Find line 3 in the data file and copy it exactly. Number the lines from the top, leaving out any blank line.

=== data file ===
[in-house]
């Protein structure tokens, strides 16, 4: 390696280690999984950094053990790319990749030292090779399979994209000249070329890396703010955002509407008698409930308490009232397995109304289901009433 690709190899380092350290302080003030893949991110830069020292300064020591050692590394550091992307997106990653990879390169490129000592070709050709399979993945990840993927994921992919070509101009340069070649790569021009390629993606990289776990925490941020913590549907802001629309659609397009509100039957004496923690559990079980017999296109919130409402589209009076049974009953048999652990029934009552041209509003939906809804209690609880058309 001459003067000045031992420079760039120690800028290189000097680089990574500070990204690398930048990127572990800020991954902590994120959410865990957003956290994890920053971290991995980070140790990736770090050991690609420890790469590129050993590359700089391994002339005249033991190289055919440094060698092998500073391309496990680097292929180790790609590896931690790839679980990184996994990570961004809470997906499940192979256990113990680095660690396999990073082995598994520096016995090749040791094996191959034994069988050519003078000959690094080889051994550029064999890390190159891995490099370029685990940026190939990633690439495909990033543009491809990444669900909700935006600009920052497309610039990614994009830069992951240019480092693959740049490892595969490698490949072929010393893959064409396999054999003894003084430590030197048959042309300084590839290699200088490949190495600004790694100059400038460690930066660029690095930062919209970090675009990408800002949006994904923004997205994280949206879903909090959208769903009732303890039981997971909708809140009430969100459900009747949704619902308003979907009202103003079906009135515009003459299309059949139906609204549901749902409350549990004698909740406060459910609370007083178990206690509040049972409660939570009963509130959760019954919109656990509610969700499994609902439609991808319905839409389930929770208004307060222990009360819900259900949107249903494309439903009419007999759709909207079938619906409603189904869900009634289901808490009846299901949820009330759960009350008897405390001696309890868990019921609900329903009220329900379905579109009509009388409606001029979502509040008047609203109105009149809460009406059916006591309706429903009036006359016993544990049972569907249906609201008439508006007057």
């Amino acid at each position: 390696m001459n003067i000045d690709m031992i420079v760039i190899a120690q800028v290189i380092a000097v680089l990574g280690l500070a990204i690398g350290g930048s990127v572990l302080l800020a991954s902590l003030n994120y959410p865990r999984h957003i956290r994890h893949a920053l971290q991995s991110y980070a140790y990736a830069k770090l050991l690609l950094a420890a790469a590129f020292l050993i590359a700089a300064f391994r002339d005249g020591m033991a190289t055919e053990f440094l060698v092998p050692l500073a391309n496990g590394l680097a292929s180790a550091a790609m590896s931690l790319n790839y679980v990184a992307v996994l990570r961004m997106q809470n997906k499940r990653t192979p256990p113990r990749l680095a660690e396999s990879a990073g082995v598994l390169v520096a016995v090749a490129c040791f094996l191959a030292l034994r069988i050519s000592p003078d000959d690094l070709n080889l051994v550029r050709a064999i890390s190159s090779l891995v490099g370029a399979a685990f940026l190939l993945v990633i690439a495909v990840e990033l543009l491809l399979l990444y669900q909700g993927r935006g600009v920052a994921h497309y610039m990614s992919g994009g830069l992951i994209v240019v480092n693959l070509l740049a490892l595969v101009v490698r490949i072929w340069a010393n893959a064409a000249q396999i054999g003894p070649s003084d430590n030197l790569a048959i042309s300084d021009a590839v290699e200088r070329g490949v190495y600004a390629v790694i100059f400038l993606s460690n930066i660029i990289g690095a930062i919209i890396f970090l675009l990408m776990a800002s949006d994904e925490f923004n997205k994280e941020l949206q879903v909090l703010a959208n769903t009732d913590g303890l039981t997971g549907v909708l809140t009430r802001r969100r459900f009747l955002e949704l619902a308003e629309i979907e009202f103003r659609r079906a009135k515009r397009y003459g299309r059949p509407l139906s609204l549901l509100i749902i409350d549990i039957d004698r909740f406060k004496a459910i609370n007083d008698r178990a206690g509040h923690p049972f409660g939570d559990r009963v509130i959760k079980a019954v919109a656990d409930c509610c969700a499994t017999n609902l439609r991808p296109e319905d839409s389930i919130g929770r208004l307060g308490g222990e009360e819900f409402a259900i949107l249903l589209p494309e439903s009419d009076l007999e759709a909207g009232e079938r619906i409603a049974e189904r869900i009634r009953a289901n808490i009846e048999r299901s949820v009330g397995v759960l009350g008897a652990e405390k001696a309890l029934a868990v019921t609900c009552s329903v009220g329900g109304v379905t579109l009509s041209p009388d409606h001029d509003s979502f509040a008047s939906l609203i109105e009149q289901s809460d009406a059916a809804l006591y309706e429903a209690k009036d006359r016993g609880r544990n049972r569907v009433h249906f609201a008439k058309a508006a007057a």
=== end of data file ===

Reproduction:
């Amino acid at each position: 390696m001459n003067i000045d690709m031992i420079v760039i190899a120690q800028v290189i380092a000097v680089l990574g280690l500070a990204i690398g350290g930048s990127v572990l302080l800020a991954s902590l003030n994120y959410p865990r999984h957003i956290r994890h893949a920053l971290q991995s991110y980070a140790y990736a830069k770090l050991l690609l950094a420890a790469a590129f020292l050993i590359a700089a300064f391994r002339d005249g020591m033991a190289t055919e053990f440094l060698v092998p050692l500073a391309n496990g590394l680097a292929s180790a550091a790609m590896s931690l790319n790839y679980v990184a992307v996994l990570r961004m997106q809470n997906k499940r990653t192979p256990p113990r990749l680095a660690e396999s990879a990073g082995v598994l390169v520096a016995v090749a490129c040791f094996l191959a030292l034994r069988i050519s000592p003078d000959d690094l070709n080889l051994v550029r050709a064999i890390s190159s090779l891995v490099g370029a399979a685990f940026l190939l993945v990633i690439a495909v990840e990033l543009l491809l399979l990444y669900q909700g993927r935006g600009v920052a994921h497309y610039m990614s992919g994009g830069l992951i994209v240019v480092n693959l070509l740049a490892l595969v101009v490698r490949i072929w340069a010393n893959a064409a000249q396999i054999g003894p070649s003084d430590n030197l790569a048959i042309s300084d021009a590839v290699e200088r070329g490949v190495y600004a390629v790694i100059f400038l993606s460690n930066i660029i990289g690095a930062i919209i890396f970090l675009l990408m776990a800002s949006d994904e925490f923004n997205k994280e941020l949206q879903v909090l703010a959208n769903t009732d913590g303890l039981t997971g549907v909708l809140t009430r802001r969100r459900f009747l955002e949704l619902a308003e629309i979907e009202f103003r659609r079906a009135k515009r397009y003459g299309r059949p509407l139906s609204l549901l509100i749902i409350d549990i039957d004698r909740f406060k004496a459910i609370n007083d008698r178990a206690g509040h923690p049972f409660g939570d559990r009963v509130i959760k079980a019954v919109a656990d409930c509610c969700a499994t017999n609902l439609r991808p296109e319905d839409s389930i919130g929770r208004l307060g308490g222990e009360e819900f409402a259900i949107l249903l589209p494309e439903s009419d009076l007999e759709a909207g009232e079938r619906i409603a049974e189904r869900i009634r009953a289901n808490i009846e048999r299901s949820v009330g397995v759960l009350g008897a652990e405390k001696a309890l029934a868990v019921t609900c009552s329903v009220g329900g109304v379905t579109l009509s041209p009388d409606h001029d509003s979502f509040a008047s939906l609203i109105e009149q289901s809460d009406a059916a809804l006591y309706e429903a209690k009036d006359r016993g609880r544990n049972r569907v009433h249906f609201a008439k058309a508006a007057a």